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Banning Weapons Sales to Israel: Questions to Ask

Weapons Sales to Israel
Photo by SaiKrishna Saketh Yellapragada on Unsplash

Mary Lawlor, a UN Special Rapporteur, recently wrote that there is no moral justification for continued weapons sales to Israel. She says that Israel’s conduct in Gaza is disproportionate and therefore illegal, cites numerous allegations of Israeli war crimes, and says countries which continue to supply Israel with weapons are failing in their obligation to protect human rights.

Of course, to those who believe Israel’s conduct in the current war is appropriate and in keeping with humanitarian law, this is an outrage. But what can we say about weapons sales if we support and care about Israel, but also share some of the concerns raised by Lawlor?

Here are some questions we might ask people advocating against weapons sales. These questions are not aiming to change anyone’s overall opinion of the conflict, but only to point out the complexity of the situation and encourage a more balanced view.

Without Weapons Israel Would be Destroyed

First, whatever you think of what Israel is currently doing in Gaza, if Israel didn’t have the means to defend itself it would be overrun by Hamas and Hezbollah. If Israel was to become weakened by an arms embargo to the point where those groups and their allies believed that they might someday be able to totally destroy it, this would discourage them from even considering compromises or making peace.

Furthermore, should those groups ever heaven forbid succeed at even capturing Israeli territory, what they would do is unspeakable. We saw this on Oct. 7th. Therefore, an Israel capable of defending itself is necessary for long-term peace and to prevent its enemies from perpetrating atrocities upon its citizens. How does a ban on weapons sales account for this?

What Weapons?

Second, Mary Lawlor writes simply that the world should refuse to sell Israel weapons. But what weapons? Does refusing to sell Israel any weapons at all make sense?

What about Iron Dome, the system that intercepts Hamas rockets in midair? Hamas aims its rockets at Israel’s civilian population, in violation of humanitarian law. Shouldn’t those who attempt to uphold humanitarian law consider purely defensive weapons like this which thwart illegal attacks a good idea?

What about the precision guided bombs and missiles that Israel often uses to carry out attacks in Gaza? If Israel no longer had access to such high-tech weaponry, most likely it would just resort to using cruder unguided weapons that cause even more destruction. Those complaining that Israel is causing too much harm to civilians ought to want to make sure Israel has more high-tech weapons, not less.

What about tanks, artillery, and all the rest of the equipment Israel needs to defend itself from a potential attack by Hezbollah along the Northern border? Of course, those weapons could be used in Gaza too. The reality is that many of the same weapons being used in Gaza are also exactly what Israel needs to deter and potentially defend itself against the very real threat of attacks from elsewhere. Banning weapons sales to Israel might hamper the Gaza war, but it would also encourage or even enable aggression by Hezbollah or others. How do those campaigning to ban weapon sales deal with that?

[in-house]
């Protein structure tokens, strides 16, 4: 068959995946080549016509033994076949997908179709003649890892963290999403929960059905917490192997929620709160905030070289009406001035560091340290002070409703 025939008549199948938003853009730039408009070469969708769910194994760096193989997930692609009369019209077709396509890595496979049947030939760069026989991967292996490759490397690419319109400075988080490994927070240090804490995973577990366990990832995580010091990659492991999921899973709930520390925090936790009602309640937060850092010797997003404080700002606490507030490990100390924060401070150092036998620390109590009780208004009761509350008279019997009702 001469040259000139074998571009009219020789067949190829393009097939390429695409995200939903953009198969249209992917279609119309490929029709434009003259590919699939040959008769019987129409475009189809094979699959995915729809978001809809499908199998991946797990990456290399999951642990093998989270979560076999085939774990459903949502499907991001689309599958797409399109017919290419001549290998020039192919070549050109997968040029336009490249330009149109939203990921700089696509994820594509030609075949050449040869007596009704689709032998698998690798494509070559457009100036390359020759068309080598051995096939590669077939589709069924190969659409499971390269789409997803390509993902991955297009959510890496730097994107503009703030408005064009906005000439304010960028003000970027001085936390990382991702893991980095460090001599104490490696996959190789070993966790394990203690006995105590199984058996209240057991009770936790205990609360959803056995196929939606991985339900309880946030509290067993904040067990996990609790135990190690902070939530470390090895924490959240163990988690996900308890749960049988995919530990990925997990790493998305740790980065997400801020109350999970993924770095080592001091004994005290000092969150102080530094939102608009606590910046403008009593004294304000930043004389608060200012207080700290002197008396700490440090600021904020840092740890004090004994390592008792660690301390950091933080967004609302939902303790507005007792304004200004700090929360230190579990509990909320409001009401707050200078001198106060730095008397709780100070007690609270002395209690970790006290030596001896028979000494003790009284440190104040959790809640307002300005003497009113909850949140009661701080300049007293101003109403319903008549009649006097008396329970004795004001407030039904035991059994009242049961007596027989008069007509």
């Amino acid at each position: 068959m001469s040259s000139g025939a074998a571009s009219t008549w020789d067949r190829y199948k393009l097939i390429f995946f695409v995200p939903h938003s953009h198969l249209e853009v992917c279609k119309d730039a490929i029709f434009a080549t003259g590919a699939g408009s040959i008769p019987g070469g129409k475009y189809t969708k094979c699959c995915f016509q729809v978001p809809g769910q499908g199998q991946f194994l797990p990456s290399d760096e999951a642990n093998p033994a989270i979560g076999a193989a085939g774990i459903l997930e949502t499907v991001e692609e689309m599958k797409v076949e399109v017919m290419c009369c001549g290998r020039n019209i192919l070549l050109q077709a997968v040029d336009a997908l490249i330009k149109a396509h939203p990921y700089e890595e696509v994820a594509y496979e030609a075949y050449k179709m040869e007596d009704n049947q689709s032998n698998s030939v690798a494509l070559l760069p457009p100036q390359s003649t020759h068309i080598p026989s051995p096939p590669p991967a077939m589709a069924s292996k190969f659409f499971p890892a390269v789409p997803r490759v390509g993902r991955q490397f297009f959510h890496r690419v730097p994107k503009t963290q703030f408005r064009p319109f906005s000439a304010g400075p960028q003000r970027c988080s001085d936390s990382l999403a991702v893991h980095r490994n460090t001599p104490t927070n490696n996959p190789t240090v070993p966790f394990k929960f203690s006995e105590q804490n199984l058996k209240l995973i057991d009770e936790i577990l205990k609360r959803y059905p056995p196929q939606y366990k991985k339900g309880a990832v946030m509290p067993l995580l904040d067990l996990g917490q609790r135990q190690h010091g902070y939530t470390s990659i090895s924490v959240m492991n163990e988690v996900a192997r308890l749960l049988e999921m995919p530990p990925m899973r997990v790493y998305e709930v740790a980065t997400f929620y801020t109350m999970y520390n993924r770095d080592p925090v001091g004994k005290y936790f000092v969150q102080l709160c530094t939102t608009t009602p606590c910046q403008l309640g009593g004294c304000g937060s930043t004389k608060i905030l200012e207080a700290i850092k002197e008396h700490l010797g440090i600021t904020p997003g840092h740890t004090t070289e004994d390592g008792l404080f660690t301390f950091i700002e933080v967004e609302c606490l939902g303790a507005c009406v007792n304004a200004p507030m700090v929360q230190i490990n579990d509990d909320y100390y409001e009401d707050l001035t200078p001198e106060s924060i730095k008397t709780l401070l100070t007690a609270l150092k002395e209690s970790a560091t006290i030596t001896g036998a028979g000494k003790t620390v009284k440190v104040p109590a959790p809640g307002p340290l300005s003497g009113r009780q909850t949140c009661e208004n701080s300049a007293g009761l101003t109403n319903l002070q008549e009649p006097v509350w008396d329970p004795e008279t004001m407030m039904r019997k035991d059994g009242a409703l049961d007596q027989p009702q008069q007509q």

How Long?

Third, how long would a ban on weapons sales to Israel last? Until the end of the Gaza war? Until the implementation of a two-state solution? Until the coming of the mashiach? Without a clear and foreseeable endpoint, a ban on weapons sales is essentially a death sentence. Israel’s enemies would know the longer they wait the weaker Israel gets. Surely, even those who believe Israel is committing war crimes can’t claim that means that the entire country somehow loses its right to defend itself into the indefinite future. So when and under what conditions do people advocating against weapons sales to Israel now plan for their ban to end?

The point here is not to change anyone’s mind about the war, or to attempt to defend or justify Israel’s conduct. That’s a different discussion. But no matter our opinions about all that, one thing we should all be able to agree on is that there are no easy answers. It’s understandable why people who view Israel’s current conduct as violating humanitarian law would want to ban weapons sales. But they should at least realize how problematic that would be and why it’s far from an ideal measure.

About the Author
Shlomo Levin received Rabbinic ordination from the Israeli Chief Rabbinate and Yeshivat Hamivtar, and an M.A. in International Law and Human RIghts from the United Nations University for Peace in Costa Rica. He is the author of the Human Rights Haggadah, which highlights human rights issues in the Passover story with Jewish and secular sources along and questions for discussion. Learn more at http://www.hrhaggadah.com.
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